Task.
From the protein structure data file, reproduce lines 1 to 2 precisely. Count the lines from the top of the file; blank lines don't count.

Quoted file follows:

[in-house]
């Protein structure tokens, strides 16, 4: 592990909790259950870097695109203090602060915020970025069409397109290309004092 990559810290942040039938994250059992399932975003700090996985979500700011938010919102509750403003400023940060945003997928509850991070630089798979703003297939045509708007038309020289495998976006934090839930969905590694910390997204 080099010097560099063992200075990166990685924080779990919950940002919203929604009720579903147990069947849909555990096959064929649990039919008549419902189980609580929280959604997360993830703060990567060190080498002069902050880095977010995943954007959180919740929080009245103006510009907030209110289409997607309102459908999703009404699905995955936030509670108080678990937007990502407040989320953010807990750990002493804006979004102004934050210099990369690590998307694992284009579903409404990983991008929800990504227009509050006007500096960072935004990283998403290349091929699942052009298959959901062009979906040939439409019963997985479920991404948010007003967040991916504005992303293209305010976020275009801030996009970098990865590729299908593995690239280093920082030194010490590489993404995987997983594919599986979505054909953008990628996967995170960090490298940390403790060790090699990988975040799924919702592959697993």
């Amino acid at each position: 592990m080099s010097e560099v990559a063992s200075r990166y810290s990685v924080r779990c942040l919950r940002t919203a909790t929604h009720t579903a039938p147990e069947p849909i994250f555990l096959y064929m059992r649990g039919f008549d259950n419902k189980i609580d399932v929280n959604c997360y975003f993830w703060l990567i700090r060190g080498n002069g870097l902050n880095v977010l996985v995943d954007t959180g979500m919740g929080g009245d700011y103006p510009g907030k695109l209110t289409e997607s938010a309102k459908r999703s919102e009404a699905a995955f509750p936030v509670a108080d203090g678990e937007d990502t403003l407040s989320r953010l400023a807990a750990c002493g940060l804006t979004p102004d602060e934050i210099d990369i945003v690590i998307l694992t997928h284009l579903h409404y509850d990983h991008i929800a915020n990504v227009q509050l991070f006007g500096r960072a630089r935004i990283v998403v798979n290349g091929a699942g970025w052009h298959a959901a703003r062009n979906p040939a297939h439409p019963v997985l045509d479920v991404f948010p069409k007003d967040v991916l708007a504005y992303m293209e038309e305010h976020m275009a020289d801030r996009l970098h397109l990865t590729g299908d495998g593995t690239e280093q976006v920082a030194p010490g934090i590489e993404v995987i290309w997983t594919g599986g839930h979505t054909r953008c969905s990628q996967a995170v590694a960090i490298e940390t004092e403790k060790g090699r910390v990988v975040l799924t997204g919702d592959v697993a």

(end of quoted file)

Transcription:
[in-house]
């Protein structure tokens, strides 16, 4: 592990909790259950870097695109203090602060915020970025069409397109290309004092 990559810290942040039938994250059992399932975003700090996985979500700011938010919102509750403003400023940060945003997928509850991070630089798979703003297939045509708007038309020289495998976006934090839930969905590694910390997204 080099010097560099063992200075990166990685924080779990919950940002919203929604009720579903147990069947849909555990096959064929649990039919008549419902189980609580929280959604997360993830703060990567060190080498002069902050880095977010995943954007959180919740929080009245103006510009907030209110289409997607309102459908999703009404699905995955936030509670108080678990937007990502407040989320953010807990750990002493804006979004102004934050210099990369690590998307694992284009579903409404990983991008929800990504227009509050006007500096960072935004990283998403290349091929699942052009298959959901062009979906040939439409019963997985479920991404948010007003967040991916504005992303293209305010976020275009801030996009970098990865590729299908593995690239280093920082030194010490590489993404995987997983594919599986979505054909953008990628996967995170960090490298940390403790060790090699990988975040799924919702592959697993």